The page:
Although the ending of A Stranger Like You could be a good deal bleaker than it is, it isn’t quite a happy ending, either. What made you choose such a dissonant tone for your final pages?
The ending of the novel is a bit mysterious, even to me. Hedda has been saved and is told she will be fine, but she too suffers from PTSD. She survived an ordeal that will not be easy to forget. It doesn’t just go away. The memories linger. The nurse tells her that she’ll be back to her old self in no time, but that phrase is elusive at best, not to mention patronizing. Hedda can’t remember who she was, not really she can’t. Something has been lost. I guess what I’m getting at is that we have become so accustomed to witnessing violence—on television, in movies and video games, in the news—that we’re somewhat desensitized to it, and I want to remind the reader that violence is not something you recover from. Yes, time passes and you learn to move on, but you don’t recover.
In chapter nine of A Stranger Like You, guests at a party come up with four-word “X leads to Y” premises to describe movie plots and their lives. What is the four-word premise of your life so far and why?
Every screenplay has an underlying premise that promises some kind of progression—one condition leads to another. It is a way that screenwriters begin to think about the story they want to tell and one of the first things I learned in film school. For me, I suppose the premise of my life so far is: Hard work leads to success. Writing is hard work. There is just no way around it. You have to put in the hours. You have to think things through. You spend a lot of time in a little room at your desk getting the words down on the page. I think it’s easy to idealize the life of a writer, but there is absolutely nothing ideal about it. You think publishing will make it easier; it doesn’t. In fact, it makes it harder. Facing the blank page every day is at once a privilege and a misery. You just have to keep moving forward, one word at a time.
What, for you, is the best part of writing?
Writing is a solitary profession. Months may pass and you see few people outside of your family members; you may find yourself talking at length to your dog. The process of writing a novel from start to finish is long and difficult, but when you are finished there is no better feeling. You feel, well, released. You feel as if you have stated your case. You have done well by your characters. Perhaps you will be redeemed. There is a great sense of accomplishment. I would have to say that I love that feeling; it’s what keeps me doing it. I can’t imagine doing anything else.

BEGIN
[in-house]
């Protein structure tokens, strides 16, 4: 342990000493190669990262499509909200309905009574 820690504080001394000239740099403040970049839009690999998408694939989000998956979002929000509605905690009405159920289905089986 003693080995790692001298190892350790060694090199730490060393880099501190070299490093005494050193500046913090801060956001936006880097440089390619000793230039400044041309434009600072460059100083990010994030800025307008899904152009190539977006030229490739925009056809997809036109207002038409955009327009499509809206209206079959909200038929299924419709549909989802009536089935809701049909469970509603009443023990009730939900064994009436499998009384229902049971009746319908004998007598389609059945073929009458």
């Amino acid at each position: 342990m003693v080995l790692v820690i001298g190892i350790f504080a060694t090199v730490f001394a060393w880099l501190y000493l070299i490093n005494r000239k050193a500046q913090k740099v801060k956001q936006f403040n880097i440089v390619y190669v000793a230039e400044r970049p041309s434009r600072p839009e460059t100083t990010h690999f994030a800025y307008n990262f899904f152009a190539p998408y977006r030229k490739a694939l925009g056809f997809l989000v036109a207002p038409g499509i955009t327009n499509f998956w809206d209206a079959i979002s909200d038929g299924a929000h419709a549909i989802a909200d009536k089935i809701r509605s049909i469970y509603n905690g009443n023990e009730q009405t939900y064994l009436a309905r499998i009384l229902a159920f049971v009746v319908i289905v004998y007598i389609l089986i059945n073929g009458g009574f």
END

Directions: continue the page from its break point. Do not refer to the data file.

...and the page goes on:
Your first novel was The Doctor’s Wife, and in this book one of your main characters is the headmaster’s wife. What draws you to the stories of women whose lives are defined by their husband’s careers?
In our society, we are evaluated by several things: how we look, what we do, where we live, who we’re married to, how much money we make, what kind of home we live in, what kind of car we drive, where we went to college (if we did in fact go to college), what our religion is, and what our politics are. All of these considerations go into creating a character. To some degree, women are defined by their husband’s careers. In The Doctor’s Wife, I was interested in taking a critical look at what it meant for Annie Knowles to be married to a physician who began working at an abortion clinic. In this novel, Maggie Heath, the wife of a headmaster of a private day school, is a member of a prominent social echelon in their town. In both books I wanted to explore how the choices we make not only inform our own lives, but the lives of our family members as well. It is not only who we choose to marry that matters, but also what they do, who they come in contact with, the choices that they make that ultimately affect a family’s destiny. As headmaster, Maggie’s husband, Jack, is revered and admired. In the eyes of the Pioneer community, the Heath’s seem to be an ideal couple. They have been granted the ultimate form if admiration, trust with the minds of teenagers. On the surface, the school is a seemingly perfect place: both Jack and Maggie have Ivy League pedigrees; both are outstanding teachers; their daughter, Ada, is an excellent student. The Heaths are tirelessly committed to the school, to promoting what appears to be a seamless ideal. Maggie strains to live within the conventional parameters of traditional family values, placing extraordinary importance on proving to herself that staying married and living by the rules is the right thing to do, no matter how difficult it might be for her to endure. Maggie admits that her life has become “an elaborate fabrication,” and that what people see on the outside is a very different reality from her true life on the inside, with Jack. I wanted to explore how this tension fuels her growing sense of loss and defeat. Maggie is the worst kind of victim, not only because her husband abuses her and she cannot bring herself to tell anyone, but because her repression, ultimately, is her own doing. The worst betrayal for Maggie is when she comes to the realization that the house of cards she has so carefully constructed has in turn been dismantled, one card at a time, by her very own husband.